With David Beckham calling an end to his 20 year career, Greg Johnson looks at the player behind the hype, and asks whether more footballers should follow his example…
Over the past few years, David Beckham has toured the world like an aging rock band, determined to wring a final few golden years out of his former glory in emerging markets and foreign lands still seduced by the nostalgic allure of his status and shirt sales. Now his greatest hits tour is coming to an end, with the world’s most famous footballer turning down an extension to stay at his latest European cameo at Paris Saint-Germain in order to bow out of the game at “the highest level”.
While many may scoff at his reasoning, along with the self-indulgence of his later career moves, it is important to separate the past achievements of Beckham the footballer from Beckham the brand, especially since his reputation as a player is more often than not harmed by the association.
Ignoring his ubiquitous presence across billboards and TV, pushing everything from soft drinks to under pants while skirting the borders of ridicule with his outlandish fixation on fashion and hairstyles, David Beckham was a fine footballer and an upstanding professional athlete.
Throughout his career, detractors have focused upon what he lacked rather than what he was able to learn and gain through his attitude and efforts. George Best once quipped, prior to Beckham claiming second place in the FIFA World Player of the Year Awards 2000:
“He cannot kick with his left foot, he cannot head a ball, he cannot tackle and he doesn’t score many goals. Apart from that he’s all right.”
But Beckham also lacked pace, strength and flair, and rarely looked as effortless and graceful on the ball as more natural talents such as Ryan Giggs. Instead, his abilities came from a level of rehearsed technique won through dedicated training and focus that gifted Beckham a shimmering armory of weapons he could unleash on the field, most notably his dead ball delivery and crossing from the right flank.
Sir Alex Ferguson once remarked that “hard work is a talent too”, and through his commitment to making the most of his abilities by practising and mastering certain facets of the game, Beckham honed his game to a world-class standard, even if he himself as player didn’t fit in such a bracket.
While the celebrity circus that eventually subsumed him coloured his exit from Old Trafford, Manchester United fans should remember a player who not only provided trophies and glory through the consistency of his ability to supply an end-product down the right, but also tenacity and courage when games were in doubt. Not only did his corners deliver the payloads through which United won the 1999 Champions League final in extra-time, but the sweat and effect he poured into the last quarter of that game, harassing Bayern Munich’s defence and midfielders into errors, was instrumental to securing the victory and the treble.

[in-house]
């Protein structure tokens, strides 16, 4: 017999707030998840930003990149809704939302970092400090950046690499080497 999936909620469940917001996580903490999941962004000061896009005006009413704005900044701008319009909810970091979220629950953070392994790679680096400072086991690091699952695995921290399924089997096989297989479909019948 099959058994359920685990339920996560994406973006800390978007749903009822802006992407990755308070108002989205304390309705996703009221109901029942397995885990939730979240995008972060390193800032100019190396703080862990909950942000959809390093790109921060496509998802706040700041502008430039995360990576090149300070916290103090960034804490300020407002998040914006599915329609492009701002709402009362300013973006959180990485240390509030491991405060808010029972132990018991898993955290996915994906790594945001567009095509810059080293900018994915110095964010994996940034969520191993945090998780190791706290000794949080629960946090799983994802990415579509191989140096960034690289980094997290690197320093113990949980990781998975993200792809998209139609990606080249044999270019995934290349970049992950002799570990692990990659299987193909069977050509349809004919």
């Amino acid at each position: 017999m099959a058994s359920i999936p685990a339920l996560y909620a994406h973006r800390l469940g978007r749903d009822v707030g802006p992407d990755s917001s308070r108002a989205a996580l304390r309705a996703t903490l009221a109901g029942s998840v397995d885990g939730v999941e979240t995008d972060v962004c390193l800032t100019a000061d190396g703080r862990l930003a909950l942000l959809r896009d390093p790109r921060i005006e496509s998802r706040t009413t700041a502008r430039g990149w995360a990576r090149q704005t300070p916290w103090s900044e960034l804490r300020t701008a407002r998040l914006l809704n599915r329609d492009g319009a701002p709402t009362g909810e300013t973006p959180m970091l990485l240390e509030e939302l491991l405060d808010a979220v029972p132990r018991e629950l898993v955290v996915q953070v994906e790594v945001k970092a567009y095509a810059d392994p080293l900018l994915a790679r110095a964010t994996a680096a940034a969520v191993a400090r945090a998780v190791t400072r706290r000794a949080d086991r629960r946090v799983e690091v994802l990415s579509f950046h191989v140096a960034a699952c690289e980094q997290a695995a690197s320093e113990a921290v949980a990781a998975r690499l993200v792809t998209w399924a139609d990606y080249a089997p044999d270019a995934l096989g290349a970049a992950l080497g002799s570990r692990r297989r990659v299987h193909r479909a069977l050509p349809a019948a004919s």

Similarly, in his stint as one of Real Madrid’s first-era Galacticos, Beckham may not have amassed the silverware and title domination the club’s transfer policy suggested would come, but his attitude on the field and in training, even after being marginalised by Fabio Capello in his last year, was testament to how he approached his football.
A willing and obliging servant to both his clubs and country, although he provided many memorable moments for England, the nation’s football establishment should look forward rather than to the past. David Beckham is an ideal role model to England’s next generation of footballers, but his example also diagnoses one of the most serious issues with the national attitude to the game.
Having built his abilities himself, Beckham has always been viewed as a somehow unworthy or dishonest football star regardless of his achievements. The sickly stench of anti-intellectualism and distrust of learning, education and self-improvement hangs heavy over the misplaced criticisms that have lingered throughout his career. It is as if to the English mind-set, players are either born with limitless potential and should therefore be freed of the tyranny of tactics or training, or none at all, with only their deep-hearted desire and stamina to thrash about with.
Beckham’s legacy as a footballer will hopefully be to inspire those youngsters and coaches who do work to make the most of the talent available to them rather than believe in feted wonder kids and dejected destroyers. Whether he moves into coaching himself or retires to the world of fashion or brand ambassador roles, his record is secured as one of the most successful, hardworking and well-travelled English players of the modern game.
He may be golden balls, or a footballer for people who don’t like football, but those aren’t reasons to dismiss the player behind the fame. If more footballers took their own development as seriously as David Beckham then the game would be better off for it.